Will air filter masks stop people and pets from catching the coronavirus? Face masks are reportedly selling out in cities across Asia as concerns over the spread of a deadly new coronavirus grow.
China’s National Health Commission has deployed masks to healthcare workers responding to the outbreak, and millions of masks have been sent to residents of Wuhan, according to reports.
We know the coronavirus is airborne, and that it can be transmitted between people. But what about dogs? Researchers believe that the virus may have made the jump from animals to people via the inhalation of airborne particles in a seafood market that sold live wild animals. So, it makes sense to cover your nose and mouth.
What is the Current Version of the Coronavirus?
Though people are largely referring to the current illness at just “Coronavirus,” the term actually applies to a family of viruses that look similar to a “crown” when viewed under an electron microscope, called Coronaviridae. The current strain, which was first observed in December, is being called 2019-CoV. Other strains you may have heard of include SARS-CoV and MERS-CoV. Both of which caused a similar fuss, but have since settled down.
2019-CoV is thought to have originated at a wet market in Wuhan, China, through the consumption of snakes that were infected with the virus. As of today, there are over 2,500 confirmed cases in China, but only 56 infected people in other countries, including 5 in the United States – all of whom appear to have visited Wuhan, China recently.
Can Animals get Coronavirus?
Yes. The current strain is actually being linked to snakes sold at market. In this case, it appears that animals carrying the virus were able to pass it to a human host through the consumption of its meat. (This is still being investigated by the Center for Disease Control.)
Can My Dog Get Coronavirus?
There is Canine Coronavirus Disease – however, it does not seem to be linked to this strain.
Canine Coronavirus gets its name from the same characteristic that human viruses get theirs – a round, crown-like appearance when viewed under an electron microscope. Most cases are caused by dogs eating poop that carries the virus. Another reason to keep his mouth away from any piles he might find.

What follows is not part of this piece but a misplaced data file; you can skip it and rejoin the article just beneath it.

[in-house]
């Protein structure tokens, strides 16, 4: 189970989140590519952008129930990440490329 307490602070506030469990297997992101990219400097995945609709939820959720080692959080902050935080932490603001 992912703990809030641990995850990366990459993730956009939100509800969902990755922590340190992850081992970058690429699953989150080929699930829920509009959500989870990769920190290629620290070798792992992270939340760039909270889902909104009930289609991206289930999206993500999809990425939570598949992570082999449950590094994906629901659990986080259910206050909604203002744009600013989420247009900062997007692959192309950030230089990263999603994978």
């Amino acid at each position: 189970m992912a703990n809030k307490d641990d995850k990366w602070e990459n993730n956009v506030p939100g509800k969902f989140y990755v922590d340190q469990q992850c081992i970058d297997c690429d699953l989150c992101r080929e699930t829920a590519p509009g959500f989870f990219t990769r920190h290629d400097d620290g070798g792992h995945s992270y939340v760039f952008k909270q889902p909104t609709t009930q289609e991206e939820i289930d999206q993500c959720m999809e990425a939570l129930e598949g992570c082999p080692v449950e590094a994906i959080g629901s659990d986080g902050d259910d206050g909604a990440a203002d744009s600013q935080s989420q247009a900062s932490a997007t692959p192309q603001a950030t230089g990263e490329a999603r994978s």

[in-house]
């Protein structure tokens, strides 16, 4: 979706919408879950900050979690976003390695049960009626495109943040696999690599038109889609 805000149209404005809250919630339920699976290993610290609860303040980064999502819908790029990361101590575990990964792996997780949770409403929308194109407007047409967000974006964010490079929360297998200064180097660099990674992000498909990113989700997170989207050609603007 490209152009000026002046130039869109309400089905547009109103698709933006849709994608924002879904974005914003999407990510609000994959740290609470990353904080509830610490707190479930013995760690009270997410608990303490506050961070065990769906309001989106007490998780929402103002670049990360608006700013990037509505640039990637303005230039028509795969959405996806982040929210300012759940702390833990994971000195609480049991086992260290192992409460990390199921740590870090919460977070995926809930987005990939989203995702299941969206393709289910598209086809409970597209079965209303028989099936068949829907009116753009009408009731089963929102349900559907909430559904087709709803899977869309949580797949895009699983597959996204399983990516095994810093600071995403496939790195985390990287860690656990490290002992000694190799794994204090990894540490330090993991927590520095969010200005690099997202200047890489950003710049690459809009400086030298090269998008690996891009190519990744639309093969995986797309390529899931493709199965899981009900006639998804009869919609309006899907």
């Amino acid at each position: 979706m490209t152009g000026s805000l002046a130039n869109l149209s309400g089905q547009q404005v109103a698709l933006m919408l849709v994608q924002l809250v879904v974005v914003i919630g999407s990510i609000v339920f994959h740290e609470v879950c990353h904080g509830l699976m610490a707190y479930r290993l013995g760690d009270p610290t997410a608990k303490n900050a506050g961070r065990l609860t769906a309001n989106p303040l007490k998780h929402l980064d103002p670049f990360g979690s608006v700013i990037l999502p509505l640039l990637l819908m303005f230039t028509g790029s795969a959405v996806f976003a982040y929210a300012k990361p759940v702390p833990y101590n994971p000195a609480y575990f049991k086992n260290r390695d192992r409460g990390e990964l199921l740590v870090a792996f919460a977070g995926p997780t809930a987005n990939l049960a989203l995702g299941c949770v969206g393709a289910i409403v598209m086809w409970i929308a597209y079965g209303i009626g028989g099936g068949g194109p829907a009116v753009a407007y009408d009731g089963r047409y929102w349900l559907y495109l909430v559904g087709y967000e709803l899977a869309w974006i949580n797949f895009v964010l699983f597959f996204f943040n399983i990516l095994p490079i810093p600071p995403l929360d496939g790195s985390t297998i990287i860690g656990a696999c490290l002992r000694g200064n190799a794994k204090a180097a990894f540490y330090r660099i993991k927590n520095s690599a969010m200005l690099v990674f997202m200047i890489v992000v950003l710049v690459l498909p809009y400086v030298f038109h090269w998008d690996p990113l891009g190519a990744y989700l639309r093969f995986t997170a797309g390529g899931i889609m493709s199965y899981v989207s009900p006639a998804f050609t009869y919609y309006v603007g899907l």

According to VCA Hospitals, Canine Coronavirus Disease does NOT affect humans.
What are the Symptoms of Coronavirus in Dogs?
Coronavirus doesn’t often cause symptoms in dogs, but on the few occasions that it does, you may notice a sudden onset of diarrhea, along with lethargy and poor appetite. Your dog’s diarrhea may contain blood or mucus, and if the infection occurs while your dog is suffering from another disease, like Parvovirus, it will cause it to become more severe.
Of course, these symptoms could point to a number of other issues, so be certain to see your vet.
Can I get Coronavirus from my Dog?
At this point, there have been no reported cases of 2019-CoV in dogs.
Previous strains of Coronavirus were traced back to human-animal contact. SARS-CoV appears to have been caused via contact with civet cats, and MERS from dromedary camels. 2019-CoV is thought to have first been transferred to humans through snakes that were sold at a market in Wuhan. After infecting the human host, the virus causes respiratory issues and is spread from human-to-human, often through the air, via a sneeze or cough.
Can I Give my Dog Coronavirus?
If you believe that you may be infected, you should immediately contact your doctor, and let them know you suspect that you may be infected before going to see them, so they can take precautions. See more about preventing the spread of Coronavirus at CDC.gov.
Previous strains of Coronavirus show that mammals, like camels and civet cats CAN get Coronavirus and infect humans. However, there doesn’t appear to be any cases of humans carrying Coronavirus infecting their pets.
Good hygiene practices should always be your first defense – wash your hands regularly, cover your mouth when you sneeze. For your dog – try to keep him from eating poop, pick up after him immediately when he does his business, and bathe him regularly.
Can a Muzzle Mask help Protect My Dog from Coronavirus?
There are two main types of face masks that are being used by people. One is a standard surgical mask – the kind worn by surgeons during operations. These masks are designed to block liquid droplets, and might lower the chance of catching the virus from another person.